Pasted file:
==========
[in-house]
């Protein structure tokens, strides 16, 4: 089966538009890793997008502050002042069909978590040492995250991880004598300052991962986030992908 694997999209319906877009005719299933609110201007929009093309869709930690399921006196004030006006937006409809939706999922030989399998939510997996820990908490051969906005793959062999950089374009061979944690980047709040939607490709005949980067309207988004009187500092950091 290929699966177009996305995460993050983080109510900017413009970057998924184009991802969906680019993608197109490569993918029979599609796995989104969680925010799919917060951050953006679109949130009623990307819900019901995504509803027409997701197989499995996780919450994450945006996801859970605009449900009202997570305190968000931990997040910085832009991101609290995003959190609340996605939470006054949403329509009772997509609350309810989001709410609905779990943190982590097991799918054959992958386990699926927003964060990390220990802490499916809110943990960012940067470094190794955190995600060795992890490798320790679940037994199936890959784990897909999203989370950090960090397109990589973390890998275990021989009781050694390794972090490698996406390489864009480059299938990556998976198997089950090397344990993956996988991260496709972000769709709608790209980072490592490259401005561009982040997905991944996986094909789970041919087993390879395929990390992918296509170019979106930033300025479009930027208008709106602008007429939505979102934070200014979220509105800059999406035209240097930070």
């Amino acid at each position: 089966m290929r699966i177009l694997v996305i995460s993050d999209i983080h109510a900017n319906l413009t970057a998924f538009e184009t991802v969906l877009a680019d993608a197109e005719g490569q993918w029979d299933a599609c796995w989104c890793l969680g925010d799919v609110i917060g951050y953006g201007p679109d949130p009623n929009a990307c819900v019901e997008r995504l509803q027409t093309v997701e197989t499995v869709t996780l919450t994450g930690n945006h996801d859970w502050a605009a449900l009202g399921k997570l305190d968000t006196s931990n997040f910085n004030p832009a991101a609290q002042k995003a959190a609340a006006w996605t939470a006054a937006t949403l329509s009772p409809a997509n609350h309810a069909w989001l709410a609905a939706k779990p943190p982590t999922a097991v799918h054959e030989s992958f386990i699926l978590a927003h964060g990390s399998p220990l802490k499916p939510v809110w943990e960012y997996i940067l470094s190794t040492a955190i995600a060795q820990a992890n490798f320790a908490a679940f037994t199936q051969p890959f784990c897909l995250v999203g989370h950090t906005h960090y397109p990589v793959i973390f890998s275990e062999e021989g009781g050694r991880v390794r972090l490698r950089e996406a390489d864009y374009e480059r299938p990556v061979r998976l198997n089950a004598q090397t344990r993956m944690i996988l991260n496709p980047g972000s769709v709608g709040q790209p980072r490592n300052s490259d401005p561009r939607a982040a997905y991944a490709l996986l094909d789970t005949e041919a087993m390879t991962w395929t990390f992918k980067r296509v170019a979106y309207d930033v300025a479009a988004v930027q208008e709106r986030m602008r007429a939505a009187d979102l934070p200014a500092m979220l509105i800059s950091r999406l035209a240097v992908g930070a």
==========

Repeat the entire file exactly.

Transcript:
[in-house]
């Protein structure tokens, strides 16, 4: 089966538009890793997008502050002042069909978590040492995250991880004598300052991962986030992908 694997999209319906877009005719299933609110201007929009093309869709930690399921006196004030006006937006409809939706999922030989399998939510997996820990908490051969906005793959062999950089374009061979944690980047709040939607490709005949980067309207988004009187500092950091 290929699966177009996305995460993050983080109510900017413009970057998924184009991802969906680019993608197109490569993918029979599609796995989104969680925010799919917060951050953006679109949130009623990307819900019901995504509803027409997701197989499995996780919450994450945006996801859970605009449900009202997570305190968000931990997040910085832009991101609290995003959190609340996605939470006054949403329509009772997509609350309810989001709410609905779990943190982590097991799918054959992958386990699926927003964060990390220990802490499916809110943990960012940067470094190794955190995600060795992890490798320790679940037994199936890959784990897909999203989370950090960090397109990589973390890998275990021989009781050694390794972090490698996406390489864009480059299938990556998976198997089950090397344990993956996988991260496709972000769709709608790209980072490592490259401005561009982040997905991944996986094909789970041919087993390879395929990390992918296509170019979106930033300025479009930027208008709106602008007429939505979102934070200014979220509105800059999406035209240097930070």
């Amino acid at each position: 089966m290929r699966i177009l694997v996305i995460s993050d999209i983080h109510a900017n319906l413009t970057a998924f538009e184009t991802v969906l877009a680019d993608a197109e005719g490569q993918w029979d299933a599609c796995w989104c890793l969680g925010d799919v609110i917060g951050y953006g201007p679109d949130p009623n929009a990307c819900v019901e997008r995504l509803q027409t093309v997701e197989t499995v869709t996780l919450t994450g930690n945006h996801d859970w502050a605009a449900l009202g399921k997570l305190d968000t006196s931990n997040f910085n004030p832009a991101a609290q002042k995003a959190a609340a006006w996605t939470a006054a937006t949403l329509s009772p409809a997509n609350h309810a069909w989001l709410a609905a939706k779990p943190p982590t999922a097991v799918h054959e030989s992958f386990i699926l978590a927003h964060g990390s399998p220990l802490k499916p939510v809110w943990e960012y997996i940067l470094s190794t040492a955190i995600a060795q820990a992890n490798f320790a908490a679940f037994t199936q051969p890959f784990c897909l995250v999203g989370h950090t906005h960090y397109p990589v793959i973390f890998s275990e062999e021989g009781g050694r991880v390794r972090l490698r950089e996406a390489d864009y374009e480059r299938p990556v061979r998976l198997n089950a004598q090397t344990r993956m944690i996988l991260n496709p980047g972000s769709v709608g709040q790209p980072r490592n300052s490259d401005p561009r939607a982040a997905y991944a490709l996986l094909d789970t005949e041919a087993m390879t991962w395929t990390f992918k980067r296509v170019a979106y309207d930033v300025a479009a988004v930027q208008e709106r986030m602008r007429a939505a009187d979102l934070p200014a500092m979220l509105i800059s950091r999406l035209a240097v992908g930070a």